Reaching Baegundae Summit - The Steepest Part!
Once the steep stone steps turn into another boardwalk with stairs, you’re almost at the top! First, you are greeted by a fortress wall, which was built hundreds of years ago to protect Seoul against foreign invaders. Go through the small entryway and then the steepest part of the trail stars. After a few flights of stairs, you will be holding on to fixed cords to help pull yourself up the mountain.
If you are summiting at the same time as the local hiking crowds, be prepared for bottlenecks here. There are usually two paths side-by-side, one for ascending and one for descending, but sometimes these squeeze to only one path.
It took me two hours to reach Baegundae summit from the Bukhansan Fortress Entrance bus station.
At Baegundae Summit, the Highest Point in Seoul
The summit has breathtaking 360 degree views of Seoul, its suburbs, and the other summits in the surrounding Bukhansan National Park. The 20+ story apartment complexes lined up in the distance look like tiny LEGO buildings. It’s hard to imagine that you came from a massive metropolis when you’ve spent so much effort climbing through forest and over rocks to reach this summit.
A South Korean flag waves proudly in the wind at the summit, which makes a great photo opportunity. If you’re here on a weekend, be prepared to queue for a picture. Many people will be picnicking here despite the strong winds and sheer drop off if you stray a little too close to the edge.
The summit has no restrooms or places to buy food or water, so be prepared by bringing everything up yourself, and carry everything down with you too.
Descending from Baegundae Summit: Back to Seoul
Take the same narrow path down to the side of the fortress wall. From here, you can either descend to the Bukhansan Fortress Entrance bus station that you started from, or descend down the opposite side of Baegundae to Bukhansan Ui Subway Station.
The descent is a relief on the calves but pressure on the knees, because it is just as steep as the ascent. Trekking poles would have one in handy here.
A small mountain lodge selling hot noodles is close to the top of this trail, and from behind here is a long downhill section. You’ll also pass a Bukhansan National Park Rescue Hut, there in case of emergencies.
At the base of this trail is a larger information center, as well as a parking lot and turn off for a temple if you are interested in visiting it. You can hire a taxi, if available, to take you back to Seoul or down the remaining 1.5 kilometers to Ui-Dong and the subway station. The rest of the walk takes about 30 minutes on more gradual paths, no longer dirt but a boardwalk again.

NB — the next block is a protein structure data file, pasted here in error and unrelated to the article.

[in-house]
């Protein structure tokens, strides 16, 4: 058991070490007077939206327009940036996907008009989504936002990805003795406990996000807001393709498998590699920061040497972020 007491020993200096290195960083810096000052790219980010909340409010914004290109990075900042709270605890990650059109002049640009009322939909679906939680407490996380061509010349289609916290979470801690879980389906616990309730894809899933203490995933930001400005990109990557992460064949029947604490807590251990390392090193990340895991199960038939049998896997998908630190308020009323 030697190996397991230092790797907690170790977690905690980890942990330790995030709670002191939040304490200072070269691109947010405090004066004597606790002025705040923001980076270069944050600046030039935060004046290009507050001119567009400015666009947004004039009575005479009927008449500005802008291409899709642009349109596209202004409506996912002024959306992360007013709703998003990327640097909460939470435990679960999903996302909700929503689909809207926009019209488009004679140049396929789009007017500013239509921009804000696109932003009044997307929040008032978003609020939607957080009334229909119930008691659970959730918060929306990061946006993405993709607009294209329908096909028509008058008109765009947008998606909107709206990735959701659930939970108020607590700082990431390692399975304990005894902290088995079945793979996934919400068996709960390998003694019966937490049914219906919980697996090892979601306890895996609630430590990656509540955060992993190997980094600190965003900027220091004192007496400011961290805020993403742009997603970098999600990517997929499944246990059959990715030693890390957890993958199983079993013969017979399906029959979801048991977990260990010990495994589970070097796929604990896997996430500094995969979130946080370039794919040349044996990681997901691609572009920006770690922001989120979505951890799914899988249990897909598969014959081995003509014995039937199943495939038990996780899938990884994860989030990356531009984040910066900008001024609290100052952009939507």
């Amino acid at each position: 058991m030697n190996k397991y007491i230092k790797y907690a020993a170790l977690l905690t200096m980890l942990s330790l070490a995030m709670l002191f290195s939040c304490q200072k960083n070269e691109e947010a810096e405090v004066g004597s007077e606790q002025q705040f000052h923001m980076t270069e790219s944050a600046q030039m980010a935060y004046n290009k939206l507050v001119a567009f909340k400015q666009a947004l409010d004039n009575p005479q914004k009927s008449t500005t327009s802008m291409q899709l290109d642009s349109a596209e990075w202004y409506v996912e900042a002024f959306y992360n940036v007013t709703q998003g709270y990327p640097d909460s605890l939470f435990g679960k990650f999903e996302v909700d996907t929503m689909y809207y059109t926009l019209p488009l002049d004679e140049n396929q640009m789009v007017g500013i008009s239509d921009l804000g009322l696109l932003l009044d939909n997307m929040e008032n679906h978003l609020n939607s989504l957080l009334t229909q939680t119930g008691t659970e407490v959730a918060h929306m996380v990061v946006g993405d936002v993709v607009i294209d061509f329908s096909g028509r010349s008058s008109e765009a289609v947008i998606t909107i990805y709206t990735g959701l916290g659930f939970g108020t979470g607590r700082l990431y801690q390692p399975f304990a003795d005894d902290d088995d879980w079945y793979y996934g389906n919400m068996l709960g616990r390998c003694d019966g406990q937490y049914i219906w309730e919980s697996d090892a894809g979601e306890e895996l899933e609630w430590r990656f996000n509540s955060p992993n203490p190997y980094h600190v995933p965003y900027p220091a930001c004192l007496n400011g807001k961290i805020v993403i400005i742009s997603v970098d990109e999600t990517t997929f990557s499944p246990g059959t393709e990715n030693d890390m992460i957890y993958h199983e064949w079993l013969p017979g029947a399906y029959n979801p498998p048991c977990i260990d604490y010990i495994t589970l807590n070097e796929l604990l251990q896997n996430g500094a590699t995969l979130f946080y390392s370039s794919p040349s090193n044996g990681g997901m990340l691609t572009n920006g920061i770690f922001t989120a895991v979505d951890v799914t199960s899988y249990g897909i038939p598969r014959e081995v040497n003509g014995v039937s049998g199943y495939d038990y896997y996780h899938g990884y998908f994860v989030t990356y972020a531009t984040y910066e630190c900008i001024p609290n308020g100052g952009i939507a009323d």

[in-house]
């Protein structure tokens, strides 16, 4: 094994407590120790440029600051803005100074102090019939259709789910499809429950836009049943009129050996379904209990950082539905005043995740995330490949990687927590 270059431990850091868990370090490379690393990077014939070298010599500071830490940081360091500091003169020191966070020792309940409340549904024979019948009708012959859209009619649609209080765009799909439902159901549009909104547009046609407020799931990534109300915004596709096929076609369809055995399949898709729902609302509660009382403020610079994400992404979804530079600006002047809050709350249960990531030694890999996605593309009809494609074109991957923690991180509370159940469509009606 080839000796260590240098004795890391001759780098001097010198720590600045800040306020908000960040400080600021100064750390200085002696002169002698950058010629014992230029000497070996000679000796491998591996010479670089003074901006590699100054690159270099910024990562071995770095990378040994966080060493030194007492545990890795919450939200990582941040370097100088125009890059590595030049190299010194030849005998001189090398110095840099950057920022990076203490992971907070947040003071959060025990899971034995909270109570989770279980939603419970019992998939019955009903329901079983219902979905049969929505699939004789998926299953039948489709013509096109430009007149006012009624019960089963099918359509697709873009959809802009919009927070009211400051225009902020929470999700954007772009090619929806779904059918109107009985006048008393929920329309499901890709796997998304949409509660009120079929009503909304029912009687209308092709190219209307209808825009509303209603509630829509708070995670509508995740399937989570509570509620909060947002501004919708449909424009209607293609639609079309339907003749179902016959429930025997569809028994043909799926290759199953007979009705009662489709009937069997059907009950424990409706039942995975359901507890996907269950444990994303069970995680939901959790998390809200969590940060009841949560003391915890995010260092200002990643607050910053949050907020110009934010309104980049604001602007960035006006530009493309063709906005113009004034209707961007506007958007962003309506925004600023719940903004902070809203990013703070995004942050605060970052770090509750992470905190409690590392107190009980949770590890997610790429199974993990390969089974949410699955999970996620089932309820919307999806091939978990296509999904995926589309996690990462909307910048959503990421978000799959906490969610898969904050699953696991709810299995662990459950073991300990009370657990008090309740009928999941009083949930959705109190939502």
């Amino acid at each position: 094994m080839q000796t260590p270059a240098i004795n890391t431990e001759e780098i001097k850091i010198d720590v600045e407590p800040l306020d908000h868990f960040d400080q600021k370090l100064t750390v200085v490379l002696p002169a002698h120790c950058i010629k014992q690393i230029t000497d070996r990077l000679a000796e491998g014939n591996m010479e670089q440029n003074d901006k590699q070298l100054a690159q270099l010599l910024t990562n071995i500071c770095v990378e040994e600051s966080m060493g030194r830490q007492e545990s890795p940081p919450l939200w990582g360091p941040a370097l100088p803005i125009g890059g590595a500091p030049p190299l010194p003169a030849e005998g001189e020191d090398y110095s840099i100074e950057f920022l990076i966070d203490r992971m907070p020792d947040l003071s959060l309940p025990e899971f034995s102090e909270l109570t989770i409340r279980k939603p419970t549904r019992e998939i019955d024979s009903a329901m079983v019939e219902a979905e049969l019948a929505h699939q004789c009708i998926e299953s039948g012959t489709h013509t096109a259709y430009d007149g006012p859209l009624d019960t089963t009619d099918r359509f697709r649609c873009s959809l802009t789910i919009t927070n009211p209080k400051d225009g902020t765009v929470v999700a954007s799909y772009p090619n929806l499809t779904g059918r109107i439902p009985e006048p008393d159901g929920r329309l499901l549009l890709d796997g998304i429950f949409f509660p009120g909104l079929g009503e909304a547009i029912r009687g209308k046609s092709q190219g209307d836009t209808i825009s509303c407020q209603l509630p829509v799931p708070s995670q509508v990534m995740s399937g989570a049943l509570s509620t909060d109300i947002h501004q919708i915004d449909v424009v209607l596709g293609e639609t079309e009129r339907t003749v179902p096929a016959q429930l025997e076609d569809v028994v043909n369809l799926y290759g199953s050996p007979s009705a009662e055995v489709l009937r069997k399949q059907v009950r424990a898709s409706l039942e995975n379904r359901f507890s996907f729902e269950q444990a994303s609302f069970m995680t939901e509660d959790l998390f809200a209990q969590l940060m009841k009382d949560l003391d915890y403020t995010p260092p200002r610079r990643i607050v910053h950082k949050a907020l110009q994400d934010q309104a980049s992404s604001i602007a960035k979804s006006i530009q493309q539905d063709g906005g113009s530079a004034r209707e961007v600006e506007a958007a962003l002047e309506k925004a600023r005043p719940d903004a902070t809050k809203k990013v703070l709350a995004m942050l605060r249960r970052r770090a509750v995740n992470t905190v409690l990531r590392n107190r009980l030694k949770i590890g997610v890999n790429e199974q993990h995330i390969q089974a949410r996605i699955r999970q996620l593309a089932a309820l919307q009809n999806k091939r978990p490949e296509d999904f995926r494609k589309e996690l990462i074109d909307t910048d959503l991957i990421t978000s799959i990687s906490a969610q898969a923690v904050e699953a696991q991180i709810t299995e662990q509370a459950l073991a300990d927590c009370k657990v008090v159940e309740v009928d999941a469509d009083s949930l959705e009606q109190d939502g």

It took me 1.5 hours to reach Ui-Dong town and the Bukhansan Ui Sunbway Station from the fortress wall near the Baegundae summit. Since I spent about 20 minutes at the summit, the trek was in total four hours.
Bukhansan Ui-Subway Station
There is a small town that you pass through, with shops and restaurants, in order to reach the subway station at the end of the road. Bukhansan Ui-Subway Station is on the Ui-Line, which connects to the regular Seoul Metro lines at its last three stops, Sungshin Women’s University (Line #4), Bomun (Line #6) and its terminus, Sinseol-dong (Lines #1 and #2).
You can use the T-Money card again here to take the Ui-Subway and any connecting subway lines back to Seoul.
What’s next? Check out my 20 Things to do in Seoul post for more ideas on what to do after hiking Mount Bukhan!
Hiking to Baegundae? Pin this Post!
Are You Prepared For Your Trip To South Korea?
- Book Your Flights – To find the cheapest flights, flexibility is key. I use both Google Flights for their low fare calendar, and Skiplagged, which uses airfare loopholes to get the lowest prices. For a trip to South Korea, check flights to Seoul, Jeju Island, and Busan.
- Getting Around South Korea: Prepare your Korea Rail Pass and order a T-Money Card before you depart.
- Book Your Accommodation – Check out Booking.com for the largest selection of accommodation in South Korea.
- Book Local Excursions – Don’t miss out on one-of-a-kind experiences, like the full-day DMZ tour, by booking tickets online now. Check GetYourGuide and Klook for fun experiences all around South Korea.
- Stay Connected: Order a pocket WiFi for airport pickup if you’re traveling with family or with a large group. Solo traveling to South Korea? Order a SIM card just for you.
- Buy Travel Insurance – It’s better to protect yourself from mishaps when traveling. Get a quote from World Nomads to see how much it’ll cost to get you covered!
- Pack Your Essentials – Check out my posts about Long Term Travel Gear, and Carry-On Luggage Packing Essentials.
- Read more on my Travel Resources page!